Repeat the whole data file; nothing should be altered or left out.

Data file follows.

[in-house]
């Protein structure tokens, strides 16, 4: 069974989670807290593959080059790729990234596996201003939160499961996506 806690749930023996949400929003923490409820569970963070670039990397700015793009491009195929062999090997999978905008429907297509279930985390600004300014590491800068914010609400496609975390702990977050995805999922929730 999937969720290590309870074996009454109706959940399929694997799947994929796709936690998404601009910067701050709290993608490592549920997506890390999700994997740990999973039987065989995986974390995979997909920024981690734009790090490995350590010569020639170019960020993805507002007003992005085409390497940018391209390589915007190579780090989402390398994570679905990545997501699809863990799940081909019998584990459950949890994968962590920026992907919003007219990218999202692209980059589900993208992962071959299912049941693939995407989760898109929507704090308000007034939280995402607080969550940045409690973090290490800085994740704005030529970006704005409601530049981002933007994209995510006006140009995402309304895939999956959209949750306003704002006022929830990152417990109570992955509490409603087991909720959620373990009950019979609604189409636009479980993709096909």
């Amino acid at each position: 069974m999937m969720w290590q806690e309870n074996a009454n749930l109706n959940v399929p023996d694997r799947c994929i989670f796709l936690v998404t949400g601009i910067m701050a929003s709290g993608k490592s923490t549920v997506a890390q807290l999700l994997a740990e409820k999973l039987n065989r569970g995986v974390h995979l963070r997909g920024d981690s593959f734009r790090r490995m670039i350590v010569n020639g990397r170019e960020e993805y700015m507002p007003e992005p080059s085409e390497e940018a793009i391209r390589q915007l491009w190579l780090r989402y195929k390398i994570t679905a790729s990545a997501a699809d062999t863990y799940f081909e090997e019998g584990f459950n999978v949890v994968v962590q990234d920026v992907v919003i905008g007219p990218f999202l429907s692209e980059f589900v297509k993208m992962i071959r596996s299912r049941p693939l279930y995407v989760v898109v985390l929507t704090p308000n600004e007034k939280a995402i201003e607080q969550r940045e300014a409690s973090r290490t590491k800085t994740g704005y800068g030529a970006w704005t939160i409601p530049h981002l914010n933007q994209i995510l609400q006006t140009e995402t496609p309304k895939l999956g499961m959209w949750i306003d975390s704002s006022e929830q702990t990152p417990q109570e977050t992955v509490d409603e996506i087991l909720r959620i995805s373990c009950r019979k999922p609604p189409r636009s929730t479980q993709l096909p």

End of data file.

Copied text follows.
[in-house]
């Protein structure tokens, strides 16, 4: 069974989670807290593959080059790729990234596996201003939160499961996506 806690749930023996949400929003923490409820569970963070670039990397700015793009491009195929062999090997999978905008429907297509279930985390600004300014590491800068914010609400496609975390702990977050995805999922929730 999937969720290590309870074996009454109706959940399929694997799947994929796709936690998404601009910067701050709290993608490592549920997506890390999700994997740990999973039987065989995986974390995979997909920024981690734009790090490995350590010569020639170019960020993805507002007003992005085409390497940018391209390589915007190579780090989402390398994570679905990545997501699809863990799940081909019998584990459950949890994968962590920026992907919003007219990218999202692209980059589900993208992962071959299912049941693939995407989760898109929507704090308000007034939280995402607080969550940045409690973090290490800085994740704005030529970006704005409601530049981002933007994209995510006006140009995402309304895939999956959209949750306003704002006022929830990152417990109570992955509490409603087991909720959620373990009950019979609604189409636009479980993709096909």
């Amino acid at each position: 069974m999937m969720w290590q806690e309870n074996a009454n749930l109706n959940v399929p023996d694997r799947c994929i989670f796709l936690v998404t949400g601009i910067m701050a929003s709290g993608k490592s923490t549920v997506a890390q807290l999700l994997a740990e409820k999973l039987n065989r569970g995986v974390h995979l963070r997909g920024d981690s593959f734009r790090r490995m670039i350590v010569n020639g990397r170019e960020e993805y700015m507002p007003e992005p080059s085409e390497e940018a793009i391209r390589q915007l491009w190579l780090r989402y195929k390398i994570t679905a790729s990545a997501a699809d062999t863990y799940f081909e090997e019998g584990f459950n999978v949890v994968v962590q990234d920026v992907v919003i905008g007219p990218f999202l429907s692209e980059f589900v297509k993208m992962i071959r596996s299912r049941p693939l279930y995407v989760v898109v985390l929507t704090p308000n600004e007034k939280a995402i201003e607080q969550r940045e300014a409690s973090r290490t590491k800085t994740g704005y800068g030529a970006w704005t939160i409601p530049h981002l914010n933007q994209i995510l609400q006006t140009e995402t496609p309304k895939l999956g499961m959209w949750i306003d975390s704002s006022e929830q702990t990152p417990q109570e977050t992955v509490d409603e996506i087991l909720r959620i995805s373990c009950r019979k999922p609604p189409r636009s929730t479980q993709l096909p």